– by Joseph Jammer Medina

Wonder Woman is a film that is seen as a real boundary breaker for women. For years, Hollywood has been hesitant to produce standalone superhero films with a female lead due to the understanding that women wouldn’t actually go to the theaters. Obviously, that turned out not to be the case, but this wasn’t the only way the new film impacted people.

A lot of people were also astounded that they managed to make a female superhero that was strong without being masculine or cold, and feminine without being weak (I know, shocker). It was a mix that had never been successfully accomplished on the big screen with a female superhero lead (just look at the likes of the hyper-sexualized Catwoman starring Halle Berry, and the kinda stupid Elektra film with Jennifer Garner).

But of course, not everyone was convinced of this character’s greatness, and among these people was filmmaker James Cameron.

Here’s what he told The Guardian last June:

“All of the self-congratulatory back-patting Hollywood’s been doing over Wonder Woman has been so misguided. She’s an objectified icon, and it’s just male Hollywood doing the same old thing! I’m not saying I didn’t like the movie but, to me, it’s a step backwards. Sarah Connor was not a beauty icon. She was strong, she was troubled, she was a terrible mother, and she earned the respect of the audience through pure grit. And to me, [the benefit of characters like Sarah] is so obvious. I mean, half the audience is female!”

Wonder Woman director Patty Jenkins didn’t take this sitting down, and responded to his comments with the following tweet.

Now, both people make well reasoned arguments. Cameron is basically saying that because Wonder Woman is beautiful, it’s somehow less of a step forward. Jenkins’ rebutted by saying that a woman doesn’t have to be damaged, broken, and unattractive in order to be considered strong, or considered a step forward.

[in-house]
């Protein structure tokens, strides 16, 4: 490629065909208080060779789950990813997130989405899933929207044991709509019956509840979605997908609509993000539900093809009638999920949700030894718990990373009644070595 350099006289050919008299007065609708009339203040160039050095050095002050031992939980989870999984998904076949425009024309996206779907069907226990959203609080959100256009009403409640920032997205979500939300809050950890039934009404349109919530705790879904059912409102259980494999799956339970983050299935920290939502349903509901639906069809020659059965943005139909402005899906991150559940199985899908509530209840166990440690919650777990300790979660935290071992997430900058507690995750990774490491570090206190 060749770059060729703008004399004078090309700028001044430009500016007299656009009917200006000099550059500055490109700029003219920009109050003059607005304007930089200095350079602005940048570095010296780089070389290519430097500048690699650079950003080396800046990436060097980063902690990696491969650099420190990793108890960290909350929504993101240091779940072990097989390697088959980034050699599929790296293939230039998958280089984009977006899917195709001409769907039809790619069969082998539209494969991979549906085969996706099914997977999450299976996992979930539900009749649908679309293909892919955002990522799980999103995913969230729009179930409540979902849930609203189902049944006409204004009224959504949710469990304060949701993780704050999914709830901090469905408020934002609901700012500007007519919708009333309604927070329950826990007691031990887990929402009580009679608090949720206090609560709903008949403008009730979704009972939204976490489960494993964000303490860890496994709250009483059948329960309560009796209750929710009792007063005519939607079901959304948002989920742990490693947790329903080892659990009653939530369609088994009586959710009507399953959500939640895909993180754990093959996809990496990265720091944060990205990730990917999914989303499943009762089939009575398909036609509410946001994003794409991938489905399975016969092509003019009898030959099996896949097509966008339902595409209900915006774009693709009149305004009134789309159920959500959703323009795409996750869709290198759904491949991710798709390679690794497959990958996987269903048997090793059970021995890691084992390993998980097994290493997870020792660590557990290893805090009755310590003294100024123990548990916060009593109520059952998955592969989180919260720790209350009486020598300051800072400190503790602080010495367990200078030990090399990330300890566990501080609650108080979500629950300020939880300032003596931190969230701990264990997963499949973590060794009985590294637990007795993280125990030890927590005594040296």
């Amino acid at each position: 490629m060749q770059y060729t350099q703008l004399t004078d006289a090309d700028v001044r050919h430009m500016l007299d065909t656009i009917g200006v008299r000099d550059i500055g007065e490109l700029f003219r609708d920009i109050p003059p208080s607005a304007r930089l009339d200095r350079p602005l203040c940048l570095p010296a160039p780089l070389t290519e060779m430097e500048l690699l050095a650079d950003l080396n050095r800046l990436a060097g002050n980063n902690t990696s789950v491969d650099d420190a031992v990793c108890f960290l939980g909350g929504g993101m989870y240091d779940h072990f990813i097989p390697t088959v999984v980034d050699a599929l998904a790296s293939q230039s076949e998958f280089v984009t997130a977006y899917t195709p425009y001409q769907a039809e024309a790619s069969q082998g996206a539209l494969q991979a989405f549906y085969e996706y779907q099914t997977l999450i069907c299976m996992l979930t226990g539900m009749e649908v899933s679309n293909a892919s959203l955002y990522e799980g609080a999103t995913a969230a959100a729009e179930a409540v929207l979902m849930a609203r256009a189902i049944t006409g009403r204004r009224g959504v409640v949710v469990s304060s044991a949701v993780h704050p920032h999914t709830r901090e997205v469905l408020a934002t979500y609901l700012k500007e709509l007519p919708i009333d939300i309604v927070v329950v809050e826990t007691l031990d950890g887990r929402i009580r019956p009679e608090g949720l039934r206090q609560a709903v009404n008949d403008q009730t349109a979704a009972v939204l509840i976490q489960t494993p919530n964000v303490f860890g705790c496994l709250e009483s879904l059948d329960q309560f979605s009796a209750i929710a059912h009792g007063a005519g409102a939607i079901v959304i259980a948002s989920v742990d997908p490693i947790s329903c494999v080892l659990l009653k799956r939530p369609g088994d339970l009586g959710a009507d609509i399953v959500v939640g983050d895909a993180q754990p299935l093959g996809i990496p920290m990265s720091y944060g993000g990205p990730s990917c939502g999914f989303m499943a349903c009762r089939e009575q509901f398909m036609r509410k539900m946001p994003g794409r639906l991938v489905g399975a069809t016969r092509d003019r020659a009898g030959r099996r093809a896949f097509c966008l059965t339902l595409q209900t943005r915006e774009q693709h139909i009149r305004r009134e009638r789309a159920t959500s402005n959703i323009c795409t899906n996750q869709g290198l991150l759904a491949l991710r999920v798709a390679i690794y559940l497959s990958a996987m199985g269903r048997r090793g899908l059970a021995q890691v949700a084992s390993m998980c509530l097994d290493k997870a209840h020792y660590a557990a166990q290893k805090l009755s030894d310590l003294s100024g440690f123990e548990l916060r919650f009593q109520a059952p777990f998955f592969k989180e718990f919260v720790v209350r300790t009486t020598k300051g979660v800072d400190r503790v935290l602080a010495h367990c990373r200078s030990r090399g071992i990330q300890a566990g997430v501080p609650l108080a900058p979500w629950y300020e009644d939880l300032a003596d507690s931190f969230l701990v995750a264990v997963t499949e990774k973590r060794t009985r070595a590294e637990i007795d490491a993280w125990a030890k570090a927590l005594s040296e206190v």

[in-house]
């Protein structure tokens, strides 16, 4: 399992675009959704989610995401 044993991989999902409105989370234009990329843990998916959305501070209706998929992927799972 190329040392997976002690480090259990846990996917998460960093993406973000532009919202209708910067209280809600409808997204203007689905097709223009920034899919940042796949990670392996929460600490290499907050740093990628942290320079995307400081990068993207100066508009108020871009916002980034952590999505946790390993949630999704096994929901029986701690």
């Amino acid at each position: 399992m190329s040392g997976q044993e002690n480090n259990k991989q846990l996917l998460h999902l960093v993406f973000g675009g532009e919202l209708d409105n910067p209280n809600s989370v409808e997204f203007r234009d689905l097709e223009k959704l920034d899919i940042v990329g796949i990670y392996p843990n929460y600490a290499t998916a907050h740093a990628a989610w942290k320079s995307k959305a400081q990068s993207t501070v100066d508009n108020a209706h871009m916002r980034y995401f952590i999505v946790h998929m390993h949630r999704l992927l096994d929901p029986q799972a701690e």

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Well, it doesn’t sound like we’ve heard the last of it. Speaking with THR, Cameron doubled down on his statements, saying:

“Yes, I’ll stand by that. I mean, [Wonder Woman actress Gal Gadot] was Miss Israel, and she was wearing a kind of bustier costume that was very form-fitting. She’s absolutely drop-dead gorgeous. To me, that’s not breaking ground. They had Raquel Welch doing stuff like that in the ’60s. It was all in a context of talking about why Sarah Connor — what Linda [Hamilton] created in 1991 [with Terminator 2] — was, if not ahead of its time, at least a breakthrough in its time. I don’t think it was really ahead of its time because we’re still not [giving women these types of roles].”

And in response to the idea that a woman doesn’t have to look “hard, troubled and tough to be strong”:

“Linda looked great. She just wasn’t treated as a sex object. There was nothing sexual about her character. It was about angst, it was about will, it was about determination. She was crazy, she was complicated. … She wasn’t there to be liked or ogled, but she was central, and the audience loved her by the end of the film. So as much as I applaud Patty directing the film and Hollywood, uh, ‘letting’ a woman direct a major action franchise, I didn’t think there was anything groundbreaking in Wonder Woman. I thought it was a good film. Period. I was certainly shocked that [my comment] was a controversial statement. It was pretty obvious in my mind. I just think Hollywood doesn’t get it about women in commercial franchises. Drama, they’ve got that cracked, but the second they start to make a big commercial action film, they think they have to appeal to 18-year-old males or 14-year-old males, whatever it is. Look, it was probably a little bit of a simplistic remark on my part, and I’m not walking it back, but I will add a little detail to it, which is: I like the fact that, sexually, she had the upper hand with the male character, which I thought was fun.”

Again, it seems like Cameron missed the point of Jenkins’ statement and of Wonder Woman in general, but you can’t say the man doesn’t have his heart in the right place. He does make a couple good points (though he does seem to be stuck on an idea that a woman can’t be attractive), and at the end of the day, he’s always had a place for strong women in his film, and even in the upcoming Terminator film, they’re looking to cast a young woman to star as the next big lead.

What do you think of his comments? Do you think he’s right? Let us know your thoughts down below!

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Joseph Jammer Medina is an author, podcaster, and editor-in-chief of LRM. A graduate of Chapman University's Dodge College of Film and Television, Jammer's always had a craving for stories. From movies, television, and web content to books, anime, and manga, he's always been something of a story junkie.